Rauvin Manhas, president of Pan-Abode, which specializes in customizable cedar homes, points out that the property itself can have a significant bearing on the total cost of a build, especially if it’s on an undeveloped lot in a rural community. He cites a recent project, when the builder ran into unanticipated conditions laying a foundation. “They had to blast away all sorts of rock, which wasn’t originally part of the budget.”

Ultimately, says Manhas, building a custom home is “a three-way dance between the property, the intended usage or lifestyle of the owner and the budget. These all need to be addressed in coming up with a design that’s going to be ideal.”

Photo courtesy of BC Timberframe
Rendering courtesy of Pan-Abode


Whether designing a 100 per cent custom home or making modifications to an existing plan, there are certain must-haves that homebuyers are requesting from builders time and again. According to regional builders, these include:

• Larger kitchens and garages (especially in communities where boats and motorhomes aren’t allowed in driveways);

• Enhanced and expanded outdoor living spaces, included built-in barbecues;

• Engineered hardwood and vinyl-plank flooring;

• Wireless security systems;

• Folding divider walls between convertible interior spaces;

• Discreet (often concealed behind an ordinary door) elevators;

• Mudrooms and fire-retardant buildings materials, especially for home in the B.C. Interior.










It may seem obvious, but builders themselves overwhelmingly suggest personal referrals as the best resource when searching for a builder. Explore finished homes in the region where you’ve purchased your lot; often, those that most closely resemble your ideal have the same professionals behind them.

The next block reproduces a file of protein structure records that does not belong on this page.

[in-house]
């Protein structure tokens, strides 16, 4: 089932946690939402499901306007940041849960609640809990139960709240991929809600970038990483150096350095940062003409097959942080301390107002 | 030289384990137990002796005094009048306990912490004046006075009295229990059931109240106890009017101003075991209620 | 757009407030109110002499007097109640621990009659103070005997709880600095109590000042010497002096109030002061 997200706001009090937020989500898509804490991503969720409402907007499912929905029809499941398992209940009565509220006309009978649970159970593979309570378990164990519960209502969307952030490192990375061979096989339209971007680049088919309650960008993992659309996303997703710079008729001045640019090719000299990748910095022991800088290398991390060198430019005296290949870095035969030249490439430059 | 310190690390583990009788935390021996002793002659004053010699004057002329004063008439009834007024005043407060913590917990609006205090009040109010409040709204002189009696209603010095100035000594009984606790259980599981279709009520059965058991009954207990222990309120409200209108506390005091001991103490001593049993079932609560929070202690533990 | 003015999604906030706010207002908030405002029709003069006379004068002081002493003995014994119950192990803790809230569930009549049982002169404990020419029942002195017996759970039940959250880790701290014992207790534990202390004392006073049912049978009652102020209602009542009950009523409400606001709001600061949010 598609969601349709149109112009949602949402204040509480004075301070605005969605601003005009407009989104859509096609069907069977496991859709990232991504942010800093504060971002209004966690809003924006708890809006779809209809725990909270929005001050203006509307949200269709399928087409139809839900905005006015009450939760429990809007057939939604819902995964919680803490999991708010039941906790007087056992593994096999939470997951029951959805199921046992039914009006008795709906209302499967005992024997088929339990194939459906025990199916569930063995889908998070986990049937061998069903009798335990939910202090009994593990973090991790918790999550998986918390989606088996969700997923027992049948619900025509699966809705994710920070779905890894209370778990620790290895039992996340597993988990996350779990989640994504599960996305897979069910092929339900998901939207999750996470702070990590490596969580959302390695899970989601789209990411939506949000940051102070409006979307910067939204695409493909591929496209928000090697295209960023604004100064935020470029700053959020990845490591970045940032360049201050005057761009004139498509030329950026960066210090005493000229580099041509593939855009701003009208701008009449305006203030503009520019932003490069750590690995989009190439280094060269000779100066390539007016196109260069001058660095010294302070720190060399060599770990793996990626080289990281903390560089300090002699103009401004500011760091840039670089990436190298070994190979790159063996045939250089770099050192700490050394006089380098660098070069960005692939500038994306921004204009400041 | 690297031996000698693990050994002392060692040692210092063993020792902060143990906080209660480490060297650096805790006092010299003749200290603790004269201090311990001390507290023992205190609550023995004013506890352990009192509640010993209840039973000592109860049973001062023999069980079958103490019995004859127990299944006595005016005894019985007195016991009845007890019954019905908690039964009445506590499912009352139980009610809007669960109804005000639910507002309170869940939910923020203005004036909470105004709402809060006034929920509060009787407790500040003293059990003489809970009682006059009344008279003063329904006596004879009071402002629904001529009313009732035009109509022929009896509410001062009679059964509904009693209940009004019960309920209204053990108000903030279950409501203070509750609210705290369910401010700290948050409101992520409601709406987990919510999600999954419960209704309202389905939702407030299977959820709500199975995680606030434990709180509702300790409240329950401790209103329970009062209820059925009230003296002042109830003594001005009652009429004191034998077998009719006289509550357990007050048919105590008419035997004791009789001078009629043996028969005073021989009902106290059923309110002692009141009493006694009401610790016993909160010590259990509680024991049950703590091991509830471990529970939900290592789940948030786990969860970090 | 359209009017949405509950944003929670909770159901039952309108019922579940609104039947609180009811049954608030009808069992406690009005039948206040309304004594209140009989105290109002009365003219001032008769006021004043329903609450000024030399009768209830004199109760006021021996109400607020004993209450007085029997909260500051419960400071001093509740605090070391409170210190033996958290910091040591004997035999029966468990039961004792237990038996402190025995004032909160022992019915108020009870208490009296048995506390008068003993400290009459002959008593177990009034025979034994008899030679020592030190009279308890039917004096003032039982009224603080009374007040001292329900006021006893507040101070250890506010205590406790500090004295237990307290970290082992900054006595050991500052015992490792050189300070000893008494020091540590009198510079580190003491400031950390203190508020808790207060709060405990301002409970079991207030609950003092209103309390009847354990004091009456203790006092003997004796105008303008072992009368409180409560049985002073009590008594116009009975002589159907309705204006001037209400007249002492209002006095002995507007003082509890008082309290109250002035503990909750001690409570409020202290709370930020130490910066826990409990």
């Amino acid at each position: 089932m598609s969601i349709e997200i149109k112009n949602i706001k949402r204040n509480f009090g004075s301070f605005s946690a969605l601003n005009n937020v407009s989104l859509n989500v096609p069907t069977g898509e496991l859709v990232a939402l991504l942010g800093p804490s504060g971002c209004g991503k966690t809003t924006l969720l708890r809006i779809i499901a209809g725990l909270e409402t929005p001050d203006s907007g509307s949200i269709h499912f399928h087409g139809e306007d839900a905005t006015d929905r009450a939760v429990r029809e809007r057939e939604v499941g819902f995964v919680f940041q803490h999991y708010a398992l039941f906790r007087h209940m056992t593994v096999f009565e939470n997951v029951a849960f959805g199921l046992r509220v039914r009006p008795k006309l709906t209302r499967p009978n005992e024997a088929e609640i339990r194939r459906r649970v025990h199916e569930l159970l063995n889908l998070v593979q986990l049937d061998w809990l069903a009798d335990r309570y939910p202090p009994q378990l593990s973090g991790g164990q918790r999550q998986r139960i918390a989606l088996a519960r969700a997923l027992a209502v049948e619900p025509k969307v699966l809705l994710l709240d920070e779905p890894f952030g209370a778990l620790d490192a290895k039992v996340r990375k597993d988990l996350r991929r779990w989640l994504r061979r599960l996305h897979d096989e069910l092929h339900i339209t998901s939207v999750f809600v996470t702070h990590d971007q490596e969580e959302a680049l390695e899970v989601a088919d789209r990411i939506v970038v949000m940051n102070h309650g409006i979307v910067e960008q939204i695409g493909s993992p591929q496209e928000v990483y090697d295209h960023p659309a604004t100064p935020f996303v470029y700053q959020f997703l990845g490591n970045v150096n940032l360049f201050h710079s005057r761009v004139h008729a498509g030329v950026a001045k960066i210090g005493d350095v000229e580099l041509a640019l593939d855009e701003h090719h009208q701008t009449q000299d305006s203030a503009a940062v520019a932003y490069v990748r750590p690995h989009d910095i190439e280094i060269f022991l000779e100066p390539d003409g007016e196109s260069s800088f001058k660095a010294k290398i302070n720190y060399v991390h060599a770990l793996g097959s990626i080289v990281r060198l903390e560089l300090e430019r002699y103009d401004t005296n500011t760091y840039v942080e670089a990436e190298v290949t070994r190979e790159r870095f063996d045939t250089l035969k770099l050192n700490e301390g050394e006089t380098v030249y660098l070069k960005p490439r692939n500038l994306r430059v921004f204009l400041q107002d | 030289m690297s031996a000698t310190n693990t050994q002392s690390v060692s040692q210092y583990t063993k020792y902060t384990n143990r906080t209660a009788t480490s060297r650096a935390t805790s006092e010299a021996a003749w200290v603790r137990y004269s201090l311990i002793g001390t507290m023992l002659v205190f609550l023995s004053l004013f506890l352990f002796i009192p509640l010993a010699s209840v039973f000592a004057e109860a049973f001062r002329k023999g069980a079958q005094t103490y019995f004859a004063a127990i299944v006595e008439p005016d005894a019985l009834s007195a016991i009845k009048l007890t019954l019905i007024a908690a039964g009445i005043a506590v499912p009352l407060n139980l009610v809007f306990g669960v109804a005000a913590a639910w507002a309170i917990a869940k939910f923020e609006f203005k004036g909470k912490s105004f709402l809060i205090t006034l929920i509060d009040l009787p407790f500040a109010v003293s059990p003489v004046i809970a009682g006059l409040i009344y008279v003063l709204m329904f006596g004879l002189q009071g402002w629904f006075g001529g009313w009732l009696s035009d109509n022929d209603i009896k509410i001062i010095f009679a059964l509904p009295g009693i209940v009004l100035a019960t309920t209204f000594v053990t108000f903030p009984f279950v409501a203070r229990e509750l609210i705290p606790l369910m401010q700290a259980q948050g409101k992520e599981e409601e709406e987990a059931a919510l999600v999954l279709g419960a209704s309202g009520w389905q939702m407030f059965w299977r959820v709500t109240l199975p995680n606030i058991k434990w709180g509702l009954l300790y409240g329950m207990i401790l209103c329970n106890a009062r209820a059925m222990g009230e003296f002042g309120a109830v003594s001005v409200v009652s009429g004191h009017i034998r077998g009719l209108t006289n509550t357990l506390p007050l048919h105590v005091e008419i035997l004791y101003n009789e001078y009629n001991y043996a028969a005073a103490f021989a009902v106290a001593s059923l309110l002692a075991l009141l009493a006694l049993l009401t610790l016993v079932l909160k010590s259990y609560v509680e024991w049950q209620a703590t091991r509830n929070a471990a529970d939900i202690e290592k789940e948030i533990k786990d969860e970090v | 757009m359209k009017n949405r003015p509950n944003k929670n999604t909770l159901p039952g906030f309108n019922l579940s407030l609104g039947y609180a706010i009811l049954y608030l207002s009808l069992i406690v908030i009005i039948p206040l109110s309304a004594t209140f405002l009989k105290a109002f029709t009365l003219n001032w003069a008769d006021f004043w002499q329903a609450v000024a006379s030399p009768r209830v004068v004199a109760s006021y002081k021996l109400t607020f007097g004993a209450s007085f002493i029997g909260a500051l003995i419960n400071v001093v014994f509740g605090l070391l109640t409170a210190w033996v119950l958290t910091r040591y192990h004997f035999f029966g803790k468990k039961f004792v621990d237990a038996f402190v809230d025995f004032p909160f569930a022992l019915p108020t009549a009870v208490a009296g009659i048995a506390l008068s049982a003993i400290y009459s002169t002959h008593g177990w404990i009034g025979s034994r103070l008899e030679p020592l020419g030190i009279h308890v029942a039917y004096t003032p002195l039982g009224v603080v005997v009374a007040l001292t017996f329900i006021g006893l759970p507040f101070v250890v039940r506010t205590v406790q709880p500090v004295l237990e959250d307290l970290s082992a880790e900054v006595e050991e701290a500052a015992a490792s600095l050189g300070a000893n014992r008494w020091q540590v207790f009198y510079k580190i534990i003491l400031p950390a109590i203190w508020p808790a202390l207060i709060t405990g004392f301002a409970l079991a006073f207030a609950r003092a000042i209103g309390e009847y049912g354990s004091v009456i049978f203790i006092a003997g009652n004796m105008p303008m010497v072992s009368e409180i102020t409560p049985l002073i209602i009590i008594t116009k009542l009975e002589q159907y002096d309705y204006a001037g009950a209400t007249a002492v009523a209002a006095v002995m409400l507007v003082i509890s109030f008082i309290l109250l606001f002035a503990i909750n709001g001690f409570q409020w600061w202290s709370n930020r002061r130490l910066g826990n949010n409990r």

“If a potential client comes in liking what they’ve seen and heard, if they know that we’re known for doing good work or they’ve been in one of our show homes, then we’ve already established a level of comfort,” says Kim Barnstable of Wesbild. “That’s probably the biggest hurdle, especially if the client has had any bad experiences with other builders in the past.”

“You want to look for longevity of experience, for references, you want to look at the builds that they’ve done in the past, the quality of product they deliver, and the architectural style,” says Barbara Pocha of Lindal Cedar Homes.       

A poorly matched or disreputable builder can render all your dreams moot, so take your time and ask every question that comes to mind before signing a contract—and retain a real-estate lawyer to review it.

The BC Housing website answers would-be homeowners’ most commonly asked questions and provides a public registry of licensed residential builders. The Canadian Home Builder’s Association of BC, the Greater Vancouver Home Builders Association and similar regional organizations also offer directories and provide guidance for consumers. 


Building Good Neighbours

Making a home design comply with the surrounding community—everything from height and colour to roof pitch and seismic suitability—may require layers of bureaucracy. Fortunately, most builders are well versed in acquiring various clearances on a homebuyer’s behalf. “Before we start, we get all the architectural requirements,” says Lindal’s Pocha, which might involve consulting national, provincial, civic and developer building codes.

The other variable is time. Custom homebuyers rightly expect perfection in return for their substantial investment, but achieving perfection means the meticulous execution of numerous steps involving the input of many conscientious professionals, all of whom are routinely circling back for client approval.             

“If you’ve bought a lot and you’ve come in to start designing a home, you’re probably at least four months away, and that’s optimistically, from having everything in place,” says Wesbild’s Barnstable, “before you can actually put a shovel in the ground,” says Barnstable. “That’s what people, in the initial meeting, really have to grapple with.”

Yet the final reward of a custom home will be well worth the potential complexities and the effort, builders and their clients say. At the end of your journey, you have a home unlike any other.

“It doesn’t have to be daunting: it can be one of the most gratifying experiences,” says Brad Pelletier, Wesbild’s senior vice president, Okanagan. “People come to love it and, in fact, become almost addicted to it. They complete one custom home, only to be already thinking about the next one.”

By Michael White